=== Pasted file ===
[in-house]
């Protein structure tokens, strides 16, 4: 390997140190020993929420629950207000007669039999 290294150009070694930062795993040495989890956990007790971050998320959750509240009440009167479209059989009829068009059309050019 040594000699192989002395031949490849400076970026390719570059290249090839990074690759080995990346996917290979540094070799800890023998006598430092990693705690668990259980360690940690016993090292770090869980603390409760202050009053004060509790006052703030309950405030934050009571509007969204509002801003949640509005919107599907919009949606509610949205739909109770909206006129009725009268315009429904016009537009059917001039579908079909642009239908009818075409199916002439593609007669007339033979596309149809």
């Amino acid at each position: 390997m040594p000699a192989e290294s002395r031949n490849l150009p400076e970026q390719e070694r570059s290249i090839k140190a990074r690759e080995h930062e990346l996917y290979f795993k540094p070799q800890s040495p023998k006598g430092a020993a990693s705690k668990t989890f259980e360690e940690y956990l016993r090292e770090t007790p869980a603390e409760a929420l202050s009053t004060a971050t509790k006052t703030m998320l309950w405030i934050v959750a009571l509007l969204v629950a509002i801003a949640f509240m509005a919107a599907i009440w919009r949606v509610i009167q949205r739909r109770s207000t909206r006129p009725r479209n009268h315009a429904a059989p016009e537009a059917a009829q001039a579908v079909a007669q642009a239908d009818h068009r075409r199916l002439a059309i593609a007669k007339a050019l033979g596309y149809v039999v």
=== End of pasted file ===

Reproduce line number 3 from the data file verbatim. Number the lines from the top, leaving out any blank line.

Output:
């Amino acid at each position: 390997m040594p000699a192989e290294s002395r031949n490849l150009p400076e970026q390719e070694r570059s290249i090839k140190a990074r690759e080995h930062e990346l996917y290979f795993k540094p070799q800890s040495p023998k006598g430092a020993a990693s705690k668990t989890f259980e360690e940690y956990l016993r090292e770090t007790p869980a603390e409760a929420l202050s009053t004060a971050t509790k006052t703030m998320l309950w405030i934050v959750a009571l509007l969204v629950a509002i801003a949640f509240m509005a919107a599907i009440w919009r949606v509610i009167q949205r739909r109770s207000t909206r006129p009725r479209n009268h315009a429904a059989p016009e537009a059917a009829q001039a579908v079909a007669q642009a239908d009818h068009r075409r199916l002439a059309i593609a007669k007339a050019l033979g596309y149809v039999v």